The adviser is an adviser to the Chieu Hoi chief. They do not com- 
mand these teams. 

chieu hoi interrogation procedtjres 

The Chairman. In your statement you discuss the interrogation 
procedure. Are these advisers present during the interrogation? 

Mr. Colby. Generally not, Mr. Chairman. The interrogation is done 
in the Chieu Hoi center by the national police, by the military intelli- 
gence or whoever, and it would be very rare that an American would 
be involved in the actual interrogation. 

Once in a while that probably happens . I believe for the very im- 
portant ones who come over, like some of the higher officers who have 


come over, the Americans have directly intei-rogated them. But the rule 
is tliat a man who comes over and says he is a Hoi Chanh must be 
reported to the Chieu Hoi service and center and must be physically 
brought there within 24 hours. He then, with his consent, may be re- 
turned to an interrogation center for further discussion and elucidation 
of what he knows, but he must first be brought into the Chieu Hoi 


The Chairman. Are those who come in under the Chieu Hoi pro- 
gram also counted as defectors under the Phoenix program ? 

Mr. Colby. Yes, yes. They are included in that total. Xot all of them,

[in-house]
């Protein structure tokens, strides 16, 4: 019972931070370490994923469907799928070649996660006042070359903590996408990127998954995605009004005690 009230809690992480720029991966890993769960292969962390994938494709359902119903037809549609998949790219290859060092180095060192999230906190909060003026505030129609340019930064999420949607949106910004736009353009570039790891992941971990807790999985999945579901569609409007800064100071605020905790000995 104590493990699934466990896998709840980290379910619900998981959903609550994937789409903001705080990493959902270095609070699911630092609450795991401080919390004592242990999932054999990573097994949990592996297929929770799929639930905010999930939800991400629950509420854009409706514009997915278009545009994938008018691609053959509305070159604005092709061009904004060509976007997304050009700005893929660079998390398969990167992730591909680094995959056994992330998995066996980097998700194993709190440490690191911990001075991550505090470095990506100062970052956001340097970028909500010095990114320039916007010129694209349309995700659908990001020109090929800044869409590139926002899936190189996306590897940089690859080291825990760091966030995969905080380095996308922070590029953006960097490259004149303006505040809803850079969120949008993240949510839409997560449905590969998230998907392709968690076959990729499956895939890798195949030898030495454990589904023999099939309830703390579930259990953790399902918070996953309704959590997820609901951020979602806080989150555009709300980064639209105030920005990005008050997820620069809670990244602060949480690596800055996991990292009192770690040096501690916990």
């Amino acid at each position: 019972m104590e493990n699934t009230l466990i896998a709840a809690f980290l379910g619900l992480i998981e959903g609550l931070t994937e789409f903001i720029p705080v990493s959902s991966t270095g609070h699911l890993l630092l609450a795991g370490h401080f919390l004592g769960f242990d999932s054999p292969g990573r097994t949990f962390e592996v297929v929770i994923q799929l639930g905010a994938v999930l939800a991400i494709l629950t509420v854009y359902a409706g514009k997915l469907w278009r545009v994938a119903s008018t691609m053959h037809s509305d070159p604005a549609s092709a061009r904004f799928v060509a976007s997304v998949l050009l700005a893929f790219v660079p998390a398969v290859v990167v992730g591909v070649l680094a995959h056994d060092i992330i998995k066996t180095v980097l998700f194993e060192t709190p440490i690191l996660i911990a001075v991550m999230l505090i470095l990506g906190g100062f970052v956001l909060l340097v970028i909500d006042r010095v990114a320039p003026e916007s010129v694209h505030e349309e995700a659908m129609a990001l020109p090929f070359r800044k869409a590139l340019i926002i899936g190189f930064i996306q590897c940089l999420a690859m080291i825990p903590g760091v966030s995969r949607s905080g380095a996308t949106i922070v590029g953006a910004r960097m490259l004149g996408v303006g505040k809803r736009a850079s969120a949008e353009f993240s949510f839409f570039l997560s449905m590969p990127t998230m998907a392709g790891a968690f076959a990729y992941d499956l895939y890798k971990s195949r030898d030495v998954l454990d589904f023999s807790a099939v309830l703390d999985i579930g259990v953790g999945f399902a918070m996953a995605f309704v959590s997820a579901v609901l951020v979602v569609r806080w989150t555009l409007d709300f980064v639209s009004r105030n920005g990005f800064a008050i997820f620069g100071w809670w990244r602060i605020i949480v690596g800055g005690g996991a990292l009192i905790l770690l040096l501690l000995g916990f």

of course, because all of them do not meet the standards of the Phoenix 
program, the A, B category. 


The Chairman. You gave the figures; 1 will not repeat them. Can 
you indicate the percentage who are what you would call important 
officials or of that rank who might be called Communists in an ideo- 
logical sense ? 

Mr. Colby. I think the sum last year, the total mnnb-^r last year 
brought in were 47,000 of which 28,000 were military. Now, they would 
not be included in the category of important officials because they are 
not in the political apparatus; l^.AOO-odd aie called political. I think 
in our Phoenix figures that 5,000-odd rallied, something of that nature, 
and those 5,000 out of the 47,000 would be a figiu-e for the more im- 
portant ones, 

CHIEU hoi program QUOTAS 

The Chairman. Arc there quotas assigned under the Chieu Hoi 
program ? 

Mr. Colby. Yes, there have been goals set, I would call them goals 
rather than quotas — goals to get that many brought in ; 4,800 ralliers 
were included in the Phoenix total last year. 

The Chairman. They would be considered of some consequence 
rather than 

Mr. Colby. Yes, not enonnous consequence in that an A, B level 
could be a front leader at the village level. I mean that does not really 
make him a member of the central committee in Hanoi. 

The Chairman, Last year you said, I believe, 47,000 rallied ; is that 
correct ? 

Mr, Colby. Yes. 


The Chairman. How many deserters or defectors did the AKVX 
have last year ? Do you know that ? 

Mr. Colby. I do not know the answer, sir. I can get it for you. It 
may be a matter we should give you in executive session. I will have 
the figure for vou tomorrow. 


I would add that the ARVN deserter is carried as a deserter after 
15 days absence from his unit as distinct from our practice of calling 
him a deserter only after 30 days. 

It is our experience that a number of the people who are classified as 
deserters actually show up again or show up in another unit sometimes.